New Fences

Five years ago when we moved out here, the only fence on the property was a barbed wire fence around the perimeter. The house sits on the right of the driveway near the road with a huge lovely live oak in the back yard. Beyond the house is the shed and behind that is the barn. Our horses moved here with us so the first order of business was to build some cross fences to make pastures. We left the barbed wire on the perimeter and added fences to make four connected pastures. Our horses had never lived with barbed wire so I was initially concerned about their safety. We made the pastures wide enough and had few enough horses in each pasture that I didn’t think it would be a problem. It hasn’t been.

We built goat pens behind the barn in an area that used to have raised garden plots. I left all the overgrowth so the goats would have some browse and they loved it. We used no-climb horse fencing with a top board for stability, just like the pasture fences. The goats couldn’t use the horse pastures since they would be able to get through the barbed wire but they had a nice shelter and a safely fenced off area of their own.

Over the years we have added fences here and there. We fenced off the back yard, added an arena and connected the goat pens to the other pastures. This spring we finally added the safe no-climb horse fencing to the entire perimeter. Now the fiber animals can safely be put in any of the pastures with no danger of getting caught in or cut by the barbed wire or worse, getting loose.

Our last bit of fencing has connected the pastures on the outer perimeter of the property to the barn. I’m not sure why we didn’t do that in the first place. Well, actually I do know why. I wanted to be able to drive around the barn. It’s useful to be able to do that but it means there is no moving animals into the barn without herding them or haltering and leading them. The horses are easy to halter and lead. The goats are easy to herd, particularly since they will follow you anywhere if you have treats in your hand. The llamas and alpacas are a whole different story. They are difficult to catch and don’t lead well. They are terrified of being trapped so they ought to be easy to herd but they are very fast and once they figure out where you want them to go, they go anywhere but there.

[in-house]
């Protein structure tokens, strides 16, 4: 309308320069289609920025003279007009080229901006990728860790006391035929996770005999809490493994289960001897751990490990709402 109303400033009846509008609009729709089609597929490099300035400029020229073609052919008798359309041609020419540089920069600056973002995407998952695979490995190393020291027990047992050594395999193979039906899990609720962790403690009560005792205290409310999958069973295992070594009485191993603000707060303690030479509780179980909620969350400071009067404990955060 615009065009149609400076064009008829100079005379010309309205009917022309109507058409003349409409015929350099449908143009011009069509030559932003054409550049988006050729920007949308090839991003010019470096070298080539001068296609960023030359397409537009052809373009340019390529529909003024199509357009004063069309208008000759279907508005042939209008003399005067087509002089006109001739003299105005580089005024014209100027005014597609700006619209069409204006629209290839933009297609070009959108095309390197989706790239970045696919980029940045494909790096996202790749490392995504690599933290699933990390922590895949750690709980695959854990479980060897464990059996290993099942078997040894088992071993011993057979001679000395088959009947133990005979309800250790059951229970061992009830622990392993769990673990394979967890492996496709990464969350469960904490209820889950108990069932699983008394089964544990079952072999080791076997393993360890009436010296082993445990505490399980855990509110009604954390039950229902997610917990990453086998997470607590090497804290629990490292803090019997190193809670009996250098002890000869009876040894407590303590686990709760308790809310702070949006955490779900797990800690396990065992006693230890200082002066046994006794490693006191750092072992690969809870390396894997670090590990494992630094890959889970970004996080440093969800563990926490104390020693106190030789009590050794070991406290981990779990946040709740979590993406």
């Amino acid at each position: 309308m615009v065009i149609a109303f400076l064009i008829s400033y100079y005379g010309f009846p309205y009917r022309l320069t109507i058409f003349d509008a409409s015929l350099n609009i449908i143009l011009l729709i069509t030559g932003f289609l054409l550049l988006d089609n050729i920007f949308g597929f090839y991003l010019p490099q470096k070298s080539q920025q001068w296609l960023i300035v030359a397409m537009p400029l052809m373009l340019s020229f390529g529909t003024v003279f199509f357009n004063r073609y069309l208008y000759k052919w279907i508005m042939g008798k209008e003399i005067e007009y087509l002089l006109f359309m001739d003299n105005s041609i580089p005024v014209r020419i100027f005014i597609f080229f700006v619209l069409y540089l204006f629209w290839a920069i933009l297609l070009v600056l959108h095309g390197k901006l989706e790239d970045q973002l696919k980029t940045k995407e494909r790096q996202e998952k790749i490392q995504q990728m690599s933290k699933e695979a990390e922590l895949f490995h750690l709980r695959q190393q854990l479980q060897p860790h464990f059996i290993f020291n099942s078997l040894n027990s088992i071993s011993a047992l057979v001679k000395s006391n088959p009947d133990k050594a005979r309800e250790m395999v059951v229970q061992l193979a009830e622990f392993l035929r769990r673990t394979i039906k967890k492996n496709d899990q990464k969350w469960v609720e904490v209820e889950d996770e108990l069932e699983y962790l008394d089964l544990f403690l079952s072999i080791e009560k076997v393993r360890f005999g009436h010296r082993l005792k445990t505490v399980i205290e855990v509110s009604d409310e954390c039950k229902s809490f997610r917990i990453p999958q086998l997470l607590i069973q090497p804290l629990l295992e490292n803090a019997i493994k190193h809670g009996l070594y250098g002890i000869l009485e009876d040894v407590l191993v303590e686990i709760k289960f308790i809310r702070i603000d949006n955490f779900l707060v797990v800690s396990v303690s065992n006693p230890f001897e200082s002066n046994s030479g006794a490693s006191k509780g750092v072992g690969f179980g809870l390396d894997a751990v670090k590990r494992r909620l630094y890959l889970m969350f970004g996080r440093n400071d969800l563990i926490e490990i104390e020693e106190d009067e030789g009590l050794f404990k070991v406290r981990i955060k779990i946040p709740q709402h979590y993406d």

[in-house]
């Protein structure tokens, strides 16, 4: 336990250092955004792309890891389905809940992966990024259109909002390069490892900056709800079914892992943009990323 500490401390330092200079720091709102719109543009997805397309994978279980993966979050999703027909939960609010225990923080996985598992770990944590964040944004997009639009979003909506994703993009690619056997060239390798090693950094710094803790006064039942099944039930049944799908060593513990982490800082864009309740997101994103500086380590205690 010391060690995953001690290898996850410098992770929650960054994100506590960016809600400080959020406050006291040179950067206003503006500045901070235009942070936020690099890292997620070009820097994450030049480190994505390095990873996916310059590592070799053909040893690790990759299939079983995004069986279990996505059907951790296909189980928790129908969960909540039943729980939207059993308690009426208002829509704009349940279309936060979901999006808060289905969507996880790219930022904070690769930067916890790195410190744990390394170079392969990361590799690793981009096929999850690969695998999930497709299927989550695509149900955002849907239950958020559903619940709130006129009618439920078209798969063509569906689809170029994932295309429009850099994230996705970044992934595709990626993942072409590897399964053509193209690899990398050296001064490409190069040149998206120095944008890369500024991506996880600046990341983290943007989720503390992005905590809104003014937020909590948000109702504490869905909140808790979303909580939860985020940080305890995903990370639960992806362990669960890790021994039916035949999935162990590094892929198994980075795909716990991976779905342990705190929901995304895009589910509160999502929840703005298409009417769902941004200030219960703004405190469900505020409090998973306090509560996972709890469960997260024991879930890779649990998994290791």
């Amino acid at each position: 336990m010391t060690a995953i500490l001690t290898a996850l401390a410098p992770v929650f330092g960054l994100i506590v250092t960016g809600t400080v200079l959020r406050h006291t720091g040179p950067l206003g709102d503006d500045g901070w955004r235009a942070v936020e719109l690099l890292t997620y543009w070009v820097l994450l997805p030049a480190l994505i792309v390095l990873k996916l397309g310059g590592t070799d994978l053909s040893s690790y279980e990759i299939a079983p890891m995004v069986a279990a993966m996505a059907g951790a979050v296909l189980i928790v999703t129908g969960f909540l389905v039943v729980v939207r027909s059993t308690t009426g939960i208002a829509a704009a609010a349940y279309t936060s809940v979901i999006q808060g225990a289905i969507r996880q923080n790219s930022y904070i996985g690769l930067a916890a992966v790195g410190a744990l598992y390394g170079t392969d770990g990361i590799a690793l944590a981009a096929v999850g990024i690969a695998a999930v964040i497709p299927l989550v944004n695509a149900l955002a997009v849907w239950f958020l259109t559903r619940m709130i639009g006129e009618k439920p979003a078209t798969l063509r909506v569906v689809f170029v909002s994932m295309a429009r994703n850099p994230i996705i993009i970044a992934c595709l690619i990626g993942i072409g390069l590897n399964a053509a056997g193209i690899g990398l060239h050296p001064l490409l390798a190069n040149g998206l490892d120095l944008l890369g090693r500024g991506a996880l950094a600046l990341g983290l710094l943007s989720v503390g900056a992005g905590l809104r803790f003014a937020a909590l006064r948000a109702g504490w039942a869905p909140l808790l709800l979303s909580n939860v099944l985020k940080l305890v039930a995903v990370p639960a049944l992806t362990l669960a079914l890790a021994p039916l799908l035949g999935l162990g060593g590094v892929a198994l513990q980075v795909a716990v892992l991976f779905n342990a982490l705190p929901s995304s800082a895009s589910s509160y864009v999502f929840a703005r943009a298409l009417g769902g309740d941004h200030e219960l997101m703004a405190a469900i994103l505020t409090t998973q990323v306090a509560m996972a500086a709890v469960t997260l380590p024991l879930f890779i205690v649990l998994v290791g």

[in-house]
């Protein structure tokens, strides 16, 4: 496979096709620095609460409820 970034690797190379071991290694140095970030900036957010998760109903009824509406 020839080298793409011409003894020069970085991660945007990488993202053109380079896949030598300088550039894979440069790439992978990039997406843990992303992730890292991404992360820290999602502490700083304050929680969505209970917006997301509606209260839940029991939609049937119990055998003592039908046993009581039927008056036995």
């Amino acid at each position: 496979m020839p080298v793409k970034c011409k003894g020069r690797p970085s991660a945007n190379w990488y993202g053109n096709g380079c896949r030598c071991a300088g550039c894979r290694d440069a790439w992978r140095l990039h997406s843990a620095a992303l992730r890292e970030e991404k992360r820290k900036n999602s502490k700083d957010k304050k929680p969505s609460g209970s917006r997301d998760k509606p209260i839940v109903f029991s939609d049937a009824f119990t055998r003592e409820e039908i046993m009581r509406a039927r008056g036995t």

I had built a connection from the goat’s pens to the barn with moveable panels and it works great to move animals into and out of the barn. Unfortunately, the panels are pretty much stationary. It’s difficult to move them enough to get the tractor in there to mow and driving through there is impossible. I’m excited that we have finally replaced my panels with real fences that have large gates. Now with the gates closed, the pastures are connected to the barn and with the gates open I can drive around the barn. Cool.